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What are Managed Futures?

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  • Written By: K.M. Doyle
  • Edited By: W. Everett
  • Last Modified Date: 02 December 2016
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Managed futures accounts are a type of account that hold futures contracts, futures options, and sometimes government securities futures. These accounts can hold futures contracts in commodities, currencies, and interest rates, as well as in equities. A managed futures account is considered to be an alternative investment, making it suitable for a sophisticated investor with a deep understanding of futures trading. Managed futures are considered to be some of the original hedge funds.

Managed futures accounts are similar to mutual funds in that they are essentially a basket of investments that are closely monitored, and underperforming assets are liquidated and replaced with assets that are expected to have better performance. A professional who manages an account of this type is called a commodity trading adviser. Commodity trading advisers may earn a percentage of the total size of the account he manages, or he may receive a percentage of the profits for his work. The assets that are included in these accounts are very liquid and highly regulated, and the advisers who trade them are very closely scrutinized by regulators. In the United States, these advisers must register with the Commodity Futures Trading Commission (CFTC), which is part of the National Futures Association (NFA).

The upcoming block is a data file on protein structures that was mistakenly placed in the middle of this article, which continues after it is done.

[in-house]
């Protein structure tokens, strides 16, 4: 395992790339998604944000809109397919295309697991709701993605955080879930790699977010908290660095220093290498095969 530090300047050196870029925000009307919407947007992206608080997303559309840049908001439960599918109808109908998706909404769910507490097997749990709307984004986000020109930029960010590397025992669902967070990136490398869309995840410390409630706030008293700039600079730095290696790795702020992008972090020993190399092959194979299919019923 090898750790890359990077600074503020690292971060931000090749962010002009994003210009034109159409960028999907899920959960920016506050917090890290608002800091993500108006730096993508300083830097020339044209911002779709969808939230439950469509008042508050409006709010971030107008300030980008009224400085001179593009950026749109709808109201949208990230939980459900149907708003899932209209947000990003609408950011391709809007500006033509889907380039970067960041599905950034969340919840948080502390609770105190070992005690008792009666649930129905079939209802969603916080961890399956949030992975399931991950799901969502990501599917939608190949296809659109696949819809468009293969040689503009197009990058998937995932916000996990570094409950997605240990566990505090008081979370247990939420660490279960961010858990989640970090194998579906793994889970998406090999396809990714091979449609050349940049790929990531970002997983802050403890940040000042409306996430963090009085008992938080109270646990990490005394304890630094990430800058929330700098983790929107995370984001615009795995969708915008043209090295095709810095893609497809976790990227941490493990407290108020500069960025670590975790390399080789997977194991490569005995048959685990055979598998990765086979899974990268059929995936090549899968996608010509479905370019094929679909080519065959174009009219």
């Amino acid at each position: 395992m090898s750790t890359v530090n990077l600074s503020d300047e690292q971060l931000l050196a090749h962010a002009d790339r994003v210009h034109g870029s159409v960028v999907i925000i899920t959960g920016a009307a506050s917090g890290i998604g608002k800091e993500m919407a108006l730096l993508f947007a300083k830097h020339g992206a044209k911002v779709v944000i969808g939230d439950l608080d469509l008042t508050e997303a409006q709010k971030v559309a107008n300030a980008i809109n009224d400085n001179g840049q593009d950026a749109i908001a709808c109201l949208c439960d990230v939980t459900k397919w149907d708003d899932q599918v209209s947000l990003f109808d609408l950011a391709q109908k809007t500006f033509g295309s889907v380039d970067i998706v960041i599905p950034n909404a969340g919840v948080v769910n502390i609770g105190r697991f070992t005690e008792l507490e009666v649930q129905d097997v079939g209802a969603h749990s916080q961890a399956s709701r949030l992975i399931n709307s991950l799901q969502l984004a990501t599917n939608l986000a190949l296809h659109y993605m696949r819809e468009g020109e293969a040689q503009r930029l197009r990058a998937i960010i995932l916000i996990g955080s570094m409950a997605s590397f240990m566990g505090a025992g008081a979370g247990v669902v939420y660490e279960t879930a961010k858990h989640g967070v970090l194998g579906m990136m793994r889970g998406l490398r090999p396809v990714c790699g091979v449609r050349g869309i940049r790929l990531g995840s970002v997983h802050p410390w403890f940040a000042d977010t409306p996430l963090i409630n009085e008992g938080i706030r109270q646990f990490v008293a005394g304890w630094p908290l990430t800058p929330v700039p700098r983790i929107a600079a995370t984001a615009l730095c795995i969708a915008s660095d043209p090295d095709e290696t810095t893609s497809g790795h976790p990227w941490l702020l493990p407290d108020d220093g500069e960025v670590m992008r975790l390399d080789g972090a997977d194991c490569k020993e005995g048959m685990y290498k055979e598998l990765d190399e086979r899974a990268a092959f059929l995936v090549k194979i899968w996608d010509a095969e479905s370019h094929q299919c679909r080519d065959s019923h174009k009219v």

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While they may have some similarities, the major difference between managed futures accounts and mutual funds is that managed futures accounts can hold long and short positions in futures, as well as options on futures contracts. Mutual funds cannot hold short positions or options, and they cannot hold positions in futures markets. The commodity trading advisers who manage these funds tend to participate in short-term trading, which is another difference between them and mutual funds.

The strategies used to manage these types of accounts can be complex and varied. Many managers use trend following, which tracks the trends of the available investments. The manager buys those futures that are marking new high prices and sells those that are marking new low prices. Some managers also consider fundamental analysis of the underlying assets, write options to hedge positions, or employ arbitrage strategies.

Managed futures tend not to correlate with traditional investments, like mutual funds, stocks, and bonds. For the sophisticated investor, this can reduce volatility in the overall portfolio. For example, the return on stocks and bonds tends to decline during periods of inflation, while managed futures tend to have higher returns during the same period of time.

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